I'm confused about thinking of C7(b5) as a whole tone scale as the whole tone scale has a #5, and I'd be looking for C7+ (maybe C7(#5) or C7(#4,#5) )

 

The wholetone scale has 6 notes, so fitting a "naming system" consisting of 7 notes is always going to be a struggle. I'd take the labels such as b5 and #5 with a pinch of salt. 

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16 minutes ago, paul_c2 said:

It would be better to evaluate the chord progression over a number of bars rather than just that one chord in isolation - do you have the other chords? It may well be that the C7b5 is a passing chord which uses notes outside of the underlying scale, and that the scale is much less 'exotic'.

Hi Paul, thanks for your additional explanation, unfortunately in this instance the question arose about C7(b5) when looking at the chord in isolation - for a quick reference chart. See post above https://www.basschat.co.uk/topic/319913-chords-and-the-scales-they-relate-to-c7b5/?do=findComment&comment=3464919

and yes, happy to take it with a pinch of salt.  

Edited by dustandbarley

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5 minutes ago, dustandbarley said:

the question arose about C7(b5) when looking at the chord in isolation

I know you're looking at the chord in isolation, and the above applies all the more, let me paraphrase it:

1. If you're looking at one chord in isolation, there is not a 1:1 relationship to the scales which can apply to that chord - many scales (pragmatically, about 3 or 4 non-weird ones) could equally apply. If you nominate one scale over the others, its simply a "best fit" and doesn't render the other choices wrong.

2. If you're looking at a chord and are able to provide more context, eg by considering the musical situation it applies in, then the context gives much more information and could suggest a (as in, one, not 3 or 4) scale.

 

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Thanks Paul, I'm happy to take on board your points, and without the chord being placed in a musical context, more than one option is / could be suitable.  With this in mind I realise the purpose of a quick reference table is a little flawed without listing all possible scale choices, but as its just for me, I'm happy to just list the chord tones and take on board that I have to look at the musical context when the chord is being used in order to make choices about the notes I'm going to play..  (I suppose in practise this doesn't really happen as my ear is largely dictating what I play next, but something to think about nevertheless). :)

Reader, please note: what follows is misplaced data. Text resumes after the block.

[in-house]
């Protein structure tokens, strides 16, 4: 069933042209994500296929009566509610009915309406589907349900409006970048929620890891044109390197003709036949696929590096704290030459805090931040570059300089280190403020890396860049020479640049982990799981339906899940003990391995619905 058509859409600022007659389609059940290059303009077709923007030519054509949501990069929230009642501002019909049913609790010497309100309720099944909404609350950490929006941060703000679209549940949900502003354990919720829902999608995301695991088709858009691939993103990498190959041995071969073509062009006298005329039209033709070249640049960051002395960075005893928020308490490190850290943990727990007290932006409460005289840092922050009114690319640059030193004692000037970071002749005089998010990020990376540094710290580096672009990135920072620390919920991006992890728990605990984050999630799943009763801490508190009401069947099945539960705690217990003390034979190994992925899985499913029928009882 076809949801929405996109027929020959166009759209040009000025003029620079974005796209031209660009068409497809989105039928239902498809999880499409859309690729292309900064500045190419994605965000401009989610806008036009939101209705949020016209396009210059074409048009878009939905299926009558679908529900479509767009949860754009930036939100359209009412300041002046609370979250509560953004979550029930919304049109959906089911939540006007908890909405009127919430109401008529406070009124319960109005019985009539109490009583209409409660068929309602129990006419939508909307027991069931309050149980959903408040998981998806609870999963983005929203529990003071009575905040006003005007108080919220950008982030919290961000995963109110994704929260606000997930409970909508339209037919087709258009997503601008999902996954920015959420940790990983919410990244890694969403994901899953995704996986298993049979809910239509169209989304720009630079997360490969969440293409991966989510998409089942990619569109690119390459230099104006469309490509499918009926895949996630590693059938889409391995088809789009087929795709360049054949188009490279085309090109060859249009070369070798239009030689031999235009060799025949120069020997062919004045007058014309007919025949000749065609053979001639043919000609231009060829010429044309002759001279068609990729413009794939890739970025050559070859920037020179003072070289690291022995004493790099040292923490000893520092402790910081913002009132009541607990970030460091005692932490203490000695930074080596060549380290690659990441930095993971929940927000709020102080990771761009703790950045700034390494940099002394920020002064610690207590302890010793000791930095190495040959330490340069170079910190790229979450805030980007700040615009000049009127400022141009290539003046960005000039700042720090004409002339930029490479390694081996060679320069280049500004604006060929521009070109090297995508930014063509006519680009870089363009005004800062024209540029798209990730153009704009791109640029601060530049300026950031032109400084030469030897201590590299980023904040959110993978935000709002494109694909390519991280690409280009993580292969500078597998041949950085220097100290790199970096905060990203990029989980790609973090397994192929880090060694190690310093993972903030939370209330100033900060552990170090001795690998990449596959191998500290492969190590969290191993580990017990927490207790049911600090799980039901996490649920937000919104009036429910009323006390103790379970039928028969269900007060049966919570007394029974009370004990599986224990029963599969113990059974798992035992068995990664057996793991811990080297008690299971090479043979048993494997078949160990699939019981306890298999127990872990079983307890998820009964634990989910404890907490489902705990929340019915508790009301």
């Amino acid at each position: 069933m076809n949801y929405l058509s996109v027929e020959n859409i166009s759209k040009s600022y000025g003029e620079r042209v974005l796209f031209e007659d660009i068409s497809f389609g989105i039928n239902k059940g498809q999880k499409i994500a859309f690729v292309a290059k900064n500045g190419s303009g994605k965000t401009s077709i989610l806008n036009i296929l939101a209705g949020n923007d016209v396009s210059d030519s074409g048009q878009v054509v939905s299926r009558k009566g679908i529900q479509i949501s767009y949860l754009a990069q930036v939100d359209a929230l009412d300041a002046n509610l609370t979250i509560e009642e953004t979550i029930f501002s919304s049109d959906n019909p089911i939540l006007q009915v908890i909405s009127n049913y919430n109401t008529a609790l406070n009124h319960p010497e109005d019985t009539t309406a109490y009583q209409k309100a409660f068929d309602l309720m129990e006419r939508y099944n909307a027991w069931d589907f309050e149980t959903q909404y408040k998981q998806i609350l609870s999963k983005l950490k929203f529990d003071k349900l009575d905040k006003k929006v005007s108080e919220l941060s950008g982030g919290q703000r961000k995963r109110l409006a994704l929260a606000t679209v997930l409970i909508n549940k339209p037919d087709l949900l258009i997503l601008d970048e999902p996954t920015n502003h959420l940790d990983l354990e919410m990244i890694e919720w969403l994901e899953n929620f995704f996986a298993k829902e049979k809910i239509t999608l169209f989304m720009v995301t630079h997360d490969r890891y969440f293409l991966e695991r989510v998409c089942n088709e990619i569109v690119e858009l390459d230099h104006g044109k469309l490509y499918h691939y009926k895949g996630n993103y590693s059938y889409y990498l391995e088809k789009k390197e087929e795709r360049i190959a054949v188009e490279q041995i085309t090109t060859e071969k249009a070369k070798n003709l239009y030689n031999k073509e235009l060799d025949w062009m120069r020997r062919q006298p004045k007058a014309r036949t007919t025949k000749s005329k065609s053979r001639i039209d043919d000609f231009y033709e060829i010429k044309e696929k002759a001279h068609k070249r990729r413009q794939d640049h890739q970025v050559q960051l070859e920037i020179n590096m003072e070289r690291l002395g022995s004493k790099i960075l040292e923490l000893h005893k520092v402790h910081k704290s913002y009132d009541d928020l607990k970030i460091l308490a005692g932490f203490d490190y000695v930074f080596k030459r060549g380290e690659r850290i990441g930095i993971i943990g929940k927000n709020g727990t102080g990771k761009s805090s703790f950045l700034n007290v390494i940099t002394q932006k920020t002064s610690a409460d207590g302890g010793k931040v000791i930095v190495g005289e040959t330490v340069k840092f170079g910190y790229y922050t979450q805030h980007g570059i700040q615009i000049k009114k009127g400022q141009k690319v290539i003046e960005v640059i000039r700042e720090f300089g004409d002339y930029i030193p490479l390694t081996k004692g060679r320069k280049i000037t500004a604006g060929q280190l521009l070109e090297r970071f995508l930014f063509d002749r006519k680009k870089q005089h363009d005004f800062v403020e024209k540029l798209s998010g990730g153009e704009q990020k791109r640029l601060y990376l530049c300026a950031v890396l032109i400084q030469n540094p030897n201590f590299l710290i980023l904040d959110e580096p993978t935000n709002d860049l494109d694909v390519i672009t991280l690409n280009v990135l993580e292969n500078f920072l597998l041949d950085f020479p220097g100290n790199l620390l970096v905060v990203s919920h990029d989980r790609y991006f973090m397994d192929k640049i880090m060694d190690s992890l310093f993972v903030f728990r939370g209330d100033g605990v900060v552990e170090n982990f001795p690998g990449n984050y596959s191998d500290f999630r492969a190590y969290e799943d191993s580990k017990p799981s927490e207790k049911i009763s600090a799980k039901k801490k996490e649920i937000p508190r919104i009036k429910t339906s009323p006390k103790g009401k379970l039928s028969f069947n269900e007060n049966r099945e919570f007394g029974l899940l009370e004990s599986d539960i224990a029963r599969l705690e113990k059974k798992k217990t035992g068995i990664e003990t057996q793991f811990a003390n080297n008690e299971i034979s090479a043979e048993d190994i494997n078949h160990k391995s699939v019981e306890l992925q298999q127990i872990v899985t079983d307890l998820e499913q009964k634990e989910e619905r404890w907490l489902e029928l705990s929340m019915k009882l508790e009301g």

Edited by dustandbarley

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Also its worth mentioning that the C7b5 chord is a VERY unusual chord! On first appearance, it seems to have a major 3rd and a b5, thus, the 4th of a (7 note) scale must be the pitch in between (if we're sticking with 12TET, of course) thus there's 3 notes in the accompanying scale all next to each other, a semitone apart. There's a couple of different ways to resolve this 'anomoly' - either fit it to a scale without worrying if the notes of the chord form the root, 3rd, 5th and 7th of that scale (ie depart from the idea that chords are built on 3rds). Or, even though its not written, imply that the 3rd is in fact a minor 3rd, not a major 3rd, and interpret C7b5 as a (fairly normal) half-diminished 7th chord.

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Sorry guys , I m New at theory etc .... I know scales /chords

but how do you determine which scale goes with which chord ? 

For instance ....

if in key of F major  would you play the scale modes over each chord interval? Help me and this might not make any sense to a lot of you